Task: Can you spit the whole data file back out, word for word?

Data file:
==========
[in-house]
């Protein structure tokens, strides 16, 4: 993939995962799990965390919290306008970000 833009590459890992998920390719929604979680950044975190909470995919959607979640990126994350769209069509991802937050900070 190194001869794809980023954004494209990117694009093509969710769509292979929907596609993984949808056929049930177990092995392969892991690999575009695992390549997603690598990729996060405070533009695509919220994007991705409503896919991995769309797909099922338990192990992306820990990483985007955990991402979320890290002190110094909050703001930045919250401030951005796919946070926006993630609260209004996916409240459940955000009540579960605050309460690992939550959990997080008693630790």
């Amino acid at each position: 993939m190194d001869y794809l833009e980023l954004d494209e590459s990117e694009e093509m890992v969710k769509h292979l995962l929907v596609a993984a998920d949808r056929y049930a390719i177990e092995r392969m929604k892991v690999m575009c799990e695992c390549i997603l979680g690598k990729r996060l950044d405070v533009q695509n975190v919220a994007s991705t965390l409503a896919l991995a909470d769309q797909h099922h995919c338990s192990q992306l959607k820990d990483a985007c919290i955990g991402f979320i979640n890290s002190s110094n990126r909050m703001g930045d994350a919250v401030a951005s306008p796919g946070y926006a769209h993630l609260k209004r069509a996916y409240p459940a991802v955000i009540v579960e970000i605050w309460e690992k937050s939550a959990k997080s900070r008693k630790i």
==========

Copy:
[in-house]
């Protein structure tokens, strides 16, 4: 993939995962799990965390919290306008970000 833009590459890992998920390719929604979680950044975190909470995919959607979640990126994350769209069509991802937050900070 190194001869794809980023954004494209990117694009093509969710769509292979929907596609993984949808056929049930177990092995392969892991690999575009695992390549997603690598990729996060405070533009695509919220994007991705409503896919991995769309797909099922338990192990992306820990990483985007955990991402979320890290002190110094909050703001930045919250401030951005796919946070926006993630609260209004996916409240459940955000009540579960605050309460690992939550959990997080008693630790």
């Amino acid at each position: 993939m190194d001869y794809l833009e980023l954004d494209e590459s990117e694009e093509m890992v969710k769509h292979l995962l929907v596609a993984a998920d949808r056929y049930a390719i177990e092995r392969m929604k892991v690999m575009c799990e695992c390549i997603l979680g690598k990729r996060l950044d405070v533009q695509n975190v919220a994007s991705t965390l409503a896919l991995a909470d769309q797909h099922h995919c338990s192990q992306l959607k820990d990483a985007c919290i955990g991402f979320i979640n890290s002190s110094n990126r909050m703001g930045d994350a919250v401030a951005s306008p796919g946070y926006a769209h993630l609260k209004r069509a996916y409240p459940a991802v955000i009540v579960e970000i605050w309460e690992k937050s939550a959990k997080s900070r008693k630790i």